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Jewish World Review March 16, 2001 / 21 Adar, 5761

Real Estate Watch by Pamela Reeves

Pamela Reeves
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Consumer Reports

Home equity loans...delinquencies rise...rates flat -- WITH the scary turmoil in the stock market, odds are that the Federal Reserve will be reducing interest rates again. That would make home equity loans especially attractive if you're in need of a little cash about now.

Most home equity lines of credit are linked directly to the prime rate set by banks - whenever the Fed reduces its rates the prime immediately follows. The last round of cuts sent the prime rate to 8.5 percent and it could be reduced by as much as three-quarters of a point if economic analysts are right.

Here are several reasons to consider a home equity line:

- A possible layoff. The Financial Planning Association says it might be a good idea to get a line of credit while you still have a job because you won't qualify for one while you're out of work. "A home equity line of credit would likely be less expensive than a bank line of credit and you'll get tax deductions for the interest," the association says. "Just be sure you can keep up the monthly payments since you do put your home at risk."

- You owe a substantial amount on your income taxes or quarterly payments coming due next month and don't want to sell your battered stocks right now to raise cash. Look at the bright side: interest you pay on the borrowed money probably will be deductible while selling stocks is generally a taxable event. Also, your stocks can't recover once they're sold.

- You're drowning in debt and have vowed to reform. Putting credit-card debt on the house is risky if you're just going to go on a spending spree again. But one low-interest payment can be a lifesaver when you're in over your head.

- With spring coming you're bursting with ideas that will make the house so much more appealing. All you lack is the money. This is a satisfying way to spend a home equity loan because you can see the results every day and you've probably increased the value of the house, too.

Today, with the prime rate at 8.5 percent, $70,000 borrowed at prime would cost $689 a month. If the rate fell to 7.75 percent, the payment would be $658. With an interest-only option for several years, you would pay $452 a month.

A lot of people fell behind on mortgage payments in the final quarter last year, the Mortgage Bankers Association found. The delinquency rate rose half a point from the previous quarter to 4.54 percent, the highest rate since the fall of 1992.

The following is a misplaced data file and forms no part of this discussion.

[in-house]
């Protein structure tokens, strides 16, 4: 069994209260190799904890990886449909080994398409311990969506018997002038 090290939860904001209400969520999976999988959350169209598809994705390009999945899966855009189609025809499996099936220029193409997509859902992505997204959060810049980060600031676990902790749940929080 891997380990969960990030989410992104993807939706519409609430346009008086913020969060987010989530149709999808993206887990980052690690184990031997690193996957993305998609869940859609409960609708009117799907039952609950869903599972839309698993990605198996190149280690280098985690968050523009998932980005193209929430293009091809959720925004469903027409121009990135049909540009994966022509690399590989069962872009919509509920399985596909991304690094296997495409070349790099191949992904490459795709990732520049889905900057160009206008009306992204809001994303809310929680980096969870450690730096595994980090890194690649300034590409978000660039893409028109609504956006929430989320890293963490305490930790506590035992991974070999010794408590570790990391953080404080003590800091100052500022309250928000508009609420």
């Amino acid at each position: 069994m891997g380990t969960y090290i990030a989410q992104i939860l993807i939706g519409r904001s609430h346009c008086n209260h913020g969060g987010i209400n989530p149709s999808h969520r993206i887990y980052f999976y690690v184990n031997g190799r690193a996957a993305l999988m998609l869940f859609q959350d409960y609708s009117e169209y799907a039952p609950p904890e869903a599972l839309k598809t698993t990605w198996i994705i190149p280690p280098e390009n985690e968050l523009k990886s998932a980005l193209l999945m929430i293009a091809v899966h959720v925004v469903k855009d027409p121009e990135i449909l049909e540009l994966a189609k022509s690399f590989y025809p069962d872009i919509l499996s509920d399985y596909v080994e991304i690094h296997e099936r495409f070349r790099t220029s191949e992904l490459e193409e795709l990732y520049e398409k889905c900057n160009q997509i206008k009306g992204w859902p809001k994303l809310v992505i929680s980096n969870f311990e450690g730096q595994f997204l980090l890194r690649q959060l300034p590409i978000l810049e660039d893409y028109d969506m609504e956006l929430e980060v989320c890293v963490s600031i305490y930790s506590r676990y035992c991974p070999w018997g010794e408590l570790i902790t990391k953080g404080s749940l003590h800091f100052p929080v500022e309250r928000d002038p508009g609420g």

"The increase in the delinquency rate is significant but not a surprise given the fourth-quarter economic slowdown," said Douglas Duncan, the association's chief economist. "And rising energy prices also cut into homeowners' disposable income and ability to pay."

The good news: The current flurry of refinancings could help a lot of people get back on their feet, Duncan said.

Waiting for the Fed to act before refinancing? Like just about everyone else, the National Association of Realtors expects a cut in interest rates. But, it says, those anticipated cuts already have been considered and factored in to mortgage rates.

"We anticipate further cuts by the Federal Reserve - in fact, the recent decline in mortgage interest rates results in part from lenders' anticipation of future reductions by the Fed, " said David Lereah, chief economist of the association.

He expects mortgage rates to remain around 7 percent or a little under for the rest of the year.

Factoids from the Mortgage Bankers Association:

- Americans keep $4 trillion in savings accounts.

- Investors hold $9 trillion in stocks and bonds (probably less this week).

- Seventy million homeowners have $5 trillion in equity in their houses.

Mortgage rates were basically unchanged this week (March 15), according to a survey by Freddie Mac. The national average for a 30-year mortgage declined to 6.96 percent from 6.97 percent. The average for a 15-year loan rose to 6.54 percent from 6.52 percent and the one-year adjustable was up to 6.32 percent from 6.29 percent. All these mortgage rates come with about one point, a fee that amounts to 1 percent of the loan.

Pamela Reeves writes this column weekly for Scripps Howard News Service. Comment by clicking here.


© 2001, SHNS